BROWNSVILLE, Texas — Wednesday marks one week since the “Remain in Mexico” program was expanded to the Rio Grande Valley.
Officially known as the Migrant Protection Protocol, or MPP, the policy was put in place by former President Donald Trump and requires asylum-seekers to wait for their U.S. court date in Mexico. Human rights advocates and the Border Patrol Union representatives KENS 5 spoke with are critical of how it’s being reimplemented.
“The program is inherently inhumane,” said Julia Neusner, an associate attorney of Refugee Protection at Human Rights First. “People who are subjected (to) this policy are subjected to danger.”
Neusner spent a week talking to asylum-seekers instructed to wait for their U.S. court date in Ciudad Juarez, Mexico, across the border from El Paso.
“We've already seen serious access to counsel issues, due-process concerns, and people are generally scared and disoriented in a place that's unfamiliar to them,” she said.
President Joe Biden ended MPP when he took office. But a series of court decisions forced the administration to restart it. A slow return began in December, starting with El Paso, returning people to the very place Neusner said they’ve already been victimized.
“Many had been kidnapped,” she said. “One person I spoke with, a Nicaraguan asylum-seeker, had been kidnapped and tortured and held for ransom. We know that criminal organizations specifically target people in this program, because they know that they need to return periodically to the border for further U.S. asylum hearings.”
The International Organization for Migration, which is part of the U.N., has been asked by the U.S. and Mexican governments to helps\ migrants sent back to Mexico under MPP. OIM is providing transportation, COVID tests distributed in Mexico and transportation back to the U.S. for scheduled court dates and a COVID test before entering the U.S., as well as information about resources on the ground in Mexico and security risks.
“Another activity we're doing quite extensively along the northern border is we're supporting the shelters,” said Dana Graber Ladek, chief of mission of the International Organization for Migration in Mexico. “We're helping them to expand the capacity, so providing more beds also to create infrastructure, infrastructure improvements. Also, quarantine spaces if necessary.”
As of Tuesday afternoon, between three U.S. ports of entry, 381 people have been returned to Mexico to wait for their court hearings. But the number changes on a daily basis. The breakdown for Tuesday afternoon included eight people returned from Brownsville, 277 from El Paso, 96 from San Diego.
“We are committed to the principle that humane and orderly migration is meant to benefit both migrants and societies,” Graber Ladek said. “IOM is against the Migration Protection Protocol. It is because, first of all, it is against international and national law, and legal frameworks. It also is very precarious for these migrants who were being returned because of the security situations in northern Mexico, and also because of the COVID situation. And it goes against human principles.”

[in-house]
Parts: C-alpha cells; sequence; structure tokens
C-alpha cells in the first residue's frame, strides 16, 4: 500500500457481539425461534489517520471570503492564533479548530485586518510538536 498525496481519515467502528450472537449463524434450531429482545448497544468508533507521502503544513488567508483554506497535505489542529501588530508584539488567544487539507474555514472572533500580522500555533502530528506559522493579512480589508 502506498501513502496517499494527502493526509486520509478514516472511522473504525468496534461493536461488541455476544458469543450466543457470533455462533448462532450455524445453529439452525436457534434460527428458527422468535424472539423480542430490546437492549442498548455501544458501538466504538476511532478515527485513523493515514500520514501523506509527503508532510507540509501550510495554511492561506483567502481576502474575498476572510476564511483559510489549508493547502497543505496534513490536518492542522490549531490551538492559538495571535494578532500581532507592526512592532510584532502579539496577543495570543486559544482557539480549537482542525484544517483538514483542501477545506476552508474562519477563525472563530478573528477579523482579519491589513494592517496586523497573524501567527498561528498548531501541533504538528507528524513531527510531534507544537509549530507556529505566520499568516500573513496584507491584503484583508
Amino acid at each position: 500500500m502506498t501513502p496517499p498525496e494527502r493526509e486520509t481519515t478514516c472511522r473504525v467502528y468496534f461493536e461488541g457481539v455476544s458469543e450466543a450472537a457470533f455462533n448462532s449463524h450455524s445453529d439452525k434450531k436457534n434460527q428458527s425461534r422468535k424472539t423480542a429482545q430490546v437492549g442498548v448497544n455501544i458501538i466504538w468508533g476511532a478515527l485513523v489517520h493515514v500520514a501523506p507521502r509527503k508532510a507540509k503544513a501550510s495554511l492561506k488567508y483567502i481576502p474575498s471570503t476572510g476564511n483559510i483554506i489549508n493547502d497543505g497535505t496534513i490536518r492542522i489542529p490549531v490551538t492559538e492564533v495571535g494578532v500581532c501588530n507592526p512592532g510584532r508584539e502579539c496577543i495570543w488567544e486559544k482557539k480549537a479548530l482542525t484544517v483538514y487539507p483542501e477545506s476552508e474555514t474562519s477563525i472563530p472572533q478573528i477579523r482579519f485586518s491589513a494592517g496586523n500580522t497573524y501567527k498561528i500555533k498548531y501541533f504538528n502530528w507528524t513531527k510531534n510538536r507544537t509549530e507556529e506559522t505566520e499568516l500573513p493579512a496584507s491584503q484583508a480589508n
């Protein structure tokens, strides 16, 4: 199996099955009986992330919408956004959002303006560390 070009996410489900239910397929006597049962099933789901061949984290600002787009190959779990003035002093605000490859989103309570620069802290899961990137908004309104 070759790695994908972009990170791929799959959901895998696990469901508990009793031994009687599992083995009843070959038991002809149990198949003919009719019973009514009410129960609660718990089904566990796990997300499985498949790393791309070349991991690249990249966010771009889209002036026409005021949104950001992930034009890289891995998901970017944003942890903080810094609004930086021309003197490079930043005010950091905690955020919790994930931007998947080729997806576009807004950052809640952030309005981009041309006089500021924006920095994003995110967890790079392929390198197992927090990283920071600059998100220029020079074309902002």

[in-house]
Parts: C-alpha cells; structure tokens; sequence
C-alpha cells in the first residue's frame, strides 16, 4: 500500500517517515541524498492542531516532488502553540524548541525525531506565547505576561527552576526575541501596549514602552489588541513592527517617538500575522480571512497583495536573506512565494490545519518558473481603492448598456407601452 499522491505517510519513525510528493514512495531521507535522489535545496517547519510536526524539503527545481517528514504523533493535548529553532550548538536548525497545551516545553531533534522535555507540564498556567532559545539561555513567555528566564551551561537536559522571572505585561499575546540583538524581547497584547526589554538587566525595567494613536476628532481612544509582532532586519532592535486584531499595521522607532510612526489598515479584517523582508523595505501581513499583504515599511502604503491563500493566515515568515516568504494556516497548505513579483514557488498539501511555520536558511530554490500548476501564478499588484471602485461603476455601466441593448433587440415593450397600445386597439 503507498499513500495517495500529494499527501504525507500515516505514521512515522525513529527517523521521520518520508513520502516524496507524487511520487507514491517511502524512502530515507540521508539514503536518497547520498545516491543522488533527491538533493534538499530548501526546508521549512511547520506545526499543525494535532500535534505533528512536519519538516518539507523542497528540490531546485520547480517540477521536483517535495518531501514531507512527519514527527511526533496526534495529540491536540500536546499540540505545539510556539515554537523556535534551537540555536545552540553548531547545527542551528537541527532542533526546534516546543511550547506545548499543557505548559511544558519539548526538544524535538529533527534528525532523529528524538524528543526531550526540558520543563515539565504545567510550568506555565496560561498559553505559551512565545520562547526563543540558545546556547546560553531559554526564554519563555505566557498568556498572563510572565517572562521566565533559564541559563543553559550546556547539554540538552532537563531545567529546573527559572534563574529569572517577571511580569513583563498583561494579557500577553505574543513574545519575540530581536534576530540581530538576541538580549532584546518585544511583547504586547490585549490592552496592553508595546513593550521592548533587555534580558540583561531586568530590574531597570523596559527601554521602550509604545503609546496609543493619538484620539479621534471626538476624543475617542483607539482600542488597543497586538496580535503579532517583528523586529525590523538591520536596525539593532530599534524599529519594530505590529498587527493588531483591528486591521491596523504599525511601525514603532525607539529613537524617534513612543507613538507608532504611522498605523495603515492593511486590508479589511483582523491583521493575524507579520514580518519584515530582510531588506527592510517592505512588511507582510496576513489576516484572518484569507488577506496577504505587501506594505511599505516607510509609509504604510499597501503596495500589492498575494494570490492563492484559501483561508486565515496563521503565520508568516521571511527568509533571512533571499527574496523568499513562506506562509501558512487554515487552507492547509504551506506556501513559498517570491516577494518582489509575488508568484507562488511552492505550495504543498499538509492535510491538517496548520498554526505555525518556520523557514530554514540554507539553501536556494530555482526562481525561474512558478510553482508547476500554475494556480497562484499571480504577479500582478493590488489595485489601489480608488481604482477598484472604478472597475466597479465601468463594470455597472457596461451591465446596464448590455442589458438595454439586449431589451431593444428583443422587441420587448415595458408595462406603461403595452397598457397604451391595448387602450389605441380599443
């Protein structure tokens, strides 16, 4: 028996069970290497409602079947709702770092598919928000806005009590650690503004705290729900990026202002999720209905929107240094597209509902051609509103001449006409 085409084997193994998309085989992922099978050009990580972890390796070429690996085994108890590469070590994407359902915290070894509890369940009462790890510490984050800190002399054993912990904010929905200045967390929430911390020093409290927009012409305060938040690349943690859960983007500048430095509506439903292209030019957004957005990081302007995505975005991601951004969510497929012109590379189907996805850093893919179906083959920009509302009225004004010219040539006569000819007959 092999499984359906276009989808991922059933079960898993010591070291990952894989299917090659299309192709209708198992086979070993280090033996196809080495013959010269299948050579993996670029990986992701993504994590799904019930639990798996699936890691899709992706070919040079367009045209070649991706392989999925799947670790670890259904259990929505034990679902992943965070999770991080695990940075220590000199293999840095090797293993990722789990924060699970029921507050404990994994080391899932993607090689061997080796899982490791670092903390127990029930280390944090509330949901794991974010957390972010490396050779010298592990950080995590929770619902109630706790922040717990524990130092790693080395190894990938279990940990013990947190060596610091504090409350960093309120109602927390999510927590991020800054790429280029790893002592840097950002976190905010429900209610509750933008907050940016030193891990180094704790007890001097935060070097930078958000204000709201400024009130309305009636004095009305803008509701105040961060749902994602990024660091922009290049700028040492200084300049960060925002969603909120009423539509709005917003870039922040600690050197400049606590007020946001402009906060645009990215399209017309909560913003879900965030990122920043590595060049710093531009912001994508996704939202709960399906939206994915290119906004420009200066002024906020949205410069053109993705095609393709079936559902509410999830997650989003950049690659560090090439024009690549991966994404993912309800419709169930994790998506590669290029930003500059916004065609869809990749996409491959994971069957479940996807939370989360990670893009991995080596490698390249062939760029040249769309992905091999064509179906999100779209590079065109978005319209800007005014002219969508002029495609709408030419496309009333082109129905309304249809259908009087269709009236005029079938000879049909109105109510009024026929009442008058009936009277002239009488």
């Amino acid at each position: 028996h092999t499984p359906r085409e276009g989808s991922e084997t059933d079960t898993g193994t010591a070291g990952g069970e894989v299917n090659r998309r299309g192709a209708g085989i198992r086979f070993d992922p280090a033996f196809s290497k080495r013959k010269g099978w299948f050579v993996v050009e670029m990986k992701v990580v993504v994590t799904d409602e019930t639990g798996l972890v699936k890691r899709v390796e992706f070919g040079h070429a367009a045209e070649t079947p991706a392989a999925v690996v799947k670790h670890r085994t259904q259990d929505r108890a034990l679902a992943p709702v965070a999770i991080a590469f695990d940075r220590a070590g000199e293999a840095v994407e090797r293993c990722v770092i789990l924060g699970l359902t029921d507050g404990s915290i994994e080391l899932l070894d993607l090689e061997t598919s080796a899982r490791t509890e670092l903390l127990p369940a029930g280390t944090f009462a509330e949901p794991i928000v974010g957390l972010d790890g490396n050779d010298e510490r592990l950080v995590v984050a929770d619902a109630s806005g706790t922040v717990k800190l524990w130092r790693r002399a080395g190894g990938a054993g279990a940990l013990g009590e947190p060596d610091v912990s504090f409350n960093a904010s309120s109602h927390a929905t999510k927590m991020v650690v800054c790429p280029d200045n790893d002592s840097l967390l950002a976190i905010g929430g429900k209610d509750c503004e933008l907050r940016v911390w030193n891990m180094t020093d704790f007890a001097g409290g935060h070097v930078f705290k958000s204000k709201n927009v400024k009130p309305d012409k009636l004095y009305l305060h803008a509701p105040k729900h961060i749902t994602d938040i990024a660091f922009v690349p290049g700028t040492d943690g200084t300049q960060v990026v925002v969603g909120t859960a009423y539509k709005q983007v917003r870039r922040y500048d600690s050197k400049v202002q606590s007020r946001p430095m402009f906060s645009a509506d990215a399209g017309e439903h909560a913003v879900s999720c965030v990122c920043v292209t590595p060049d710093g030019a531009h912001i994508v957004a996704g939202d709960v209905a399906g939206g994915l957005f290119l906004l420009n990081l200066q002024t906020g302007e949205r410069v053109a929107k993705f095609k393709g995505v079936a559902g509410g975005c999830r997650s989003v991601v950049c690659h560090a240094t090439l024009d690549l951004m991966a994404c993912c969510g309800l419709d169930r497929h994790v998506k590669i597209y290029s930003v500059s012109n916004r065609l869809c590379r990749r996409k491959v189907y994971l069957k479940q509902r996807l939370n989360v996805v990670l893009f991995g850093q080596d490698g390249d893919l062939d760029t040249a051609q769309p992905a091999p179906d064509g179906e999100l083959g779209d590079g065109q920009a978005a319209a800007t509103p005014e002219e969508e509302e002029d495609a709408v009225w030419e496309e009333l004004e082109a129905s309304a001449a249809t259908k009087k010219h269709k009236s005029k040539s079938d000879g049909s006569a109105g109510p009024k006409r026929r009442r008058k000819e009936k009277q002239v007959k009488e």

OIM said so far, mostly men have been placed into MPP. They come from Cuba, Nicaragua, Venezuela. None are from the Northern Triangle countries of Guatemala, Honduras and El Salvador
“In Rio Grande Valley it is 50 people per day as a pilot, which is kind of silly, because we had this thing already running around and super smooth,” said Chris Cabrera, vice president of National Border Patrol Council, a union for BP agents. Cabrera is stationed in the Rio Grande Valley.
“It's really not having too much of an effect on us because it's not being done the same way as before,” he said. “It doesn't really have the desired deterrence factor.”
The most recent CBP enforcement numbers from December show nearly 178,840 people crossed the Southwest Land Border, a 2%increase compared to November, the agency said. Twenty-three percent of the people have entered more than once, as Biden continues to expel the majority of migrants using Title 42, a CDC rule President Trump started using as a health emergency during the pandemic.
“I think not having that deterrence is inhumane,” Cabrera said. “Because our numbers dropped significantly (when MPP was used under Trump) they just stopped coming. And that's the humane aspect of it. Having people gamble everything, life and limb to come over here, all their savings with the off chance that they may get to stay; they might not even make it the whole way, because of issues on the Mexican side, you know, and we're just beckoning you to come over and just give it a shot.”
Cabrera’s been on the job 20 years, and said he’s seen all this before. He calls it a failure, on many different levels, including on the part of the current leadership.
“They need to come down here and look at it for what it is and fix it,” he said. “Look in the eyes of these kids or these women that have been subjected to some of these things and fix it for that and that alone. Not for politics or not for votes or redistricting or whatever the heck they're going to claim as the issue. The issue is people's lives are at stake here. And if you have any shred of humanity in you, you come down here and see what it is and fix it because there is a real issue.”